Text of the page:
We're taking a look at anyway a transitional phrase that really grates on some people's nerves when an "s" is added to it.
The Oxford English Dictionary defines anyway as "in any way or manner, anyhow; to any degree or extent, in any measure." People often use the word to sum up a conversation, dismiss a comparison, or transition into a new topic.
Confusion arises with quite a few of the compounds formed with any. Compare these two sentences:
I'd like to meet anybody.
The same thing happens when you put "any" together with "way."
He'd like to meet any body.
I'd like to get out of here anyway.
Additionally, it sounds correct to use a two-word phrase and pluralize the noun "way" as "ways" as in:
I'd like to get out of here any way possible.
Seriously, are there any ways out of here?
But that's the nominal use of the phrase. When using the word to mean "in any case," anyway is being used as an adverb; and adverbs, because they are uncountable, cannot be plural.
Fowler's Modern English Usage says that anyways was used in many literary contexts during the last four centuries, but it has fallen out of standard UK use, though it does survive in regional dialects.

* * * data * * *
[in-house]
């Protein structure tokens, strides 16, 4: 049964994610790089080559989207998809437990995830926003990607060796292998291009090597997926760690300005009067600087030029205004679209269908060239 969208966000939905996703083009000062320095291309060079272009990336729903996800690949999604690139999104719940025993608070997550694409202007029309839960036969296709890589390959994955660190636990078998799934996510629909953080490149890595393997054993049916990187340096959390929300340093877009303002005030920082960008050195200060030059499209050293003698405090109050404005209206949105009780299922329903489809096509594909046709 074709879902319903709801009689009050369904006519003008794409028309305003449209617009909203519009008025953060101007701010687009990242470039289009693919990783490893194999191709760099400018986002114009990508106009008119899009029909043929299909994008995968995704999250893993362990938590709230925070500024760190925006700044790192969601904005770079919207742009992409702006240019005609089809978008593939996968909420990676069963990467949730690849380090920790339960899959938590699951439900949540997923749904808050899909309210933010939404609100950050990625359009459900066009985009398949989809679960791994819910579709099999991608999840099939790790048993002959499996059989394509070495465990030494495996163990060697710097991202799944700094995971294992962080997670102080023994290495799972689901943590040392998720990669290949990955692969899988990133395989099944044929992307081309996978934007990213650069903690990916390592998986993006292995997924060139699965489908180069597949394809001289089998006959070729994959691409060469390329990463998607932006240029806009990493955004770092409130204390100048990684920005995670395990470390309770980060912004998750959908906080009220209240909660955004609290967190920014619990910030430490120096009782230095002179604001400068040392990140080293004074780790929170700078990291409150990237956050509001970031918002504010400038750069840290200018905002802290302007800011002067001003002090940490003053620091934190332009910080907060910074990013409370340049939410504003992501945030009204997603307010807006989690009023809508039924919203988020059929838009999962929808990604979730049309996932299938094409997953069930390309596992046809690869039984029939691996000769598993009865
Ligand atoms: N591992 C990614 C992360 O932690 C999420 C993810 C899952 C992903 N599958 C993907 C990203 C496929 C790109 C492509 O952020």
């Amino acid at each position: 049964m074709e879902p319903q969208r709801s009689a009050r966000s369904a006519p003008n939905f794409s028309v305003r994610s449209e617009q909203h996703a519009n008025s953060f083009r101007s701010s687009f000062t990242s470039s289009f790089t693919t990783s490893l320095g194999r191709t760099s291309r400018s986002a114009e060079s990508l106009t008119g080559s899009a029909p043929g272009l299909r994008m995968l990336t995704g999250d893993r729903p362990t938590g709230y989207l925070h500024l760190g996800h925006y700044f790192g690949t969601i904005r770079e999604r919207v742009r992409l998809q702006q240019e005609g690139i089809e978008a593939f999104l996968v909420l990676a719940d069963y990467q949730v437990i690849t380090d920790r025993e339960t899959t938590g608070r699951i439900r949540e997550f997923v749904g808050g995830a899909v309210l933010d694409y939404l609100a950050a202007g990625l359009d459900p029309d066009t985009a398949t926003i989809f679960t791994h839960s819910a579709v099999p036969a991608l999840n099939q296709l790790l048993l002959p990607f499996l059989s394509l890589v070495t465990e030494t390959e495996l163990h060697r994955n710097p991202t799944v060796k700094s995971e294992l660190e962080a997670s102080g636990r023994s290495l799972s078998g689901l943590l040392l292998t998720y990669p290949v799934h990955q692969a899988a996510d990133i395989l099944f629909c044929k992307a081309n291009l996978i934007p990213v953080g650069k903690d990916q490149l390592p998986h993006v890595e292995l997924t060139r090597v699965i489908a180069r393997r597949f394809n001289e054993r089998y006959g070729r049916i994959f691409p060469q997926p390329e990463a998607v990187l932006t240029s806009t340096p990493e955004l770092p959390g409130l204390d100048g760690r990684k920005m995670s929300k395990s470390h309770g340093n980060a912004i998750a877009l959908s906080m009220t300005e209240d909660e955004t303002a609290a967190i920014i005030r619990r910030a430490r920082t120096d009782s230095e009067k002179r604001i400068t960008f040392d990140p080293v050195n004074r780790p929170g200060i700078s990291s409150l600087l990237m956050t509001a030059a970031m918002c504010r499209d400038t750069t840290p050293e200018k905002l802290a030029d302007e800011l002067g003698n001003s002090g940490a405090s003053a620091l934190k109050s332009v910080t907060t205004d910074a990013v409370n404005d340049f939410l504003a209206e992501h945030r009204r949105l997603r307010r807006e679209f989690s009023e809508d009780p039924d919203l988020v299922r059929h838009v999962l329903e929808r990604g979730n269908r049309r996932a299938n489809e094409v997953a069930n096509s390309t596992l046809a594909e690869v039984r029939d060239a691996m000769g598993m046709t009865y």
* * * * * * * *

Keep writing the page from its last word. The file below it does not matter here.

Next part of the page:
The Oxford English Dictionary, is less forgiving in its prescription, and refers to anyways as "dialectal or illiterate"; given that, it's probably best to avoid the expression altogether in written formal English.
Spoken English is different, though, and here at Grammar Grater, we like to provide an occasional tip to help our listeners remember a particular phrasing. In this case, anyway and anyhow can be used interchangeably. So, if you are prone to saying anyways, a good trick to try is swapping it with anyhow.
Anyhows, I'd better by going.
This formulation sounds obviously incorrect.
Anyhow, I'd better by going.
That sounds correct, so the appropriate usage must be anyhow or anyway.
Sources: The Oxford English Dictionary, Fowler's Modern English Usage by R.W. Burchfield.
Music from this Episode: "Any Way You Want It" by Journey and "Buddy Holly" by Weezer.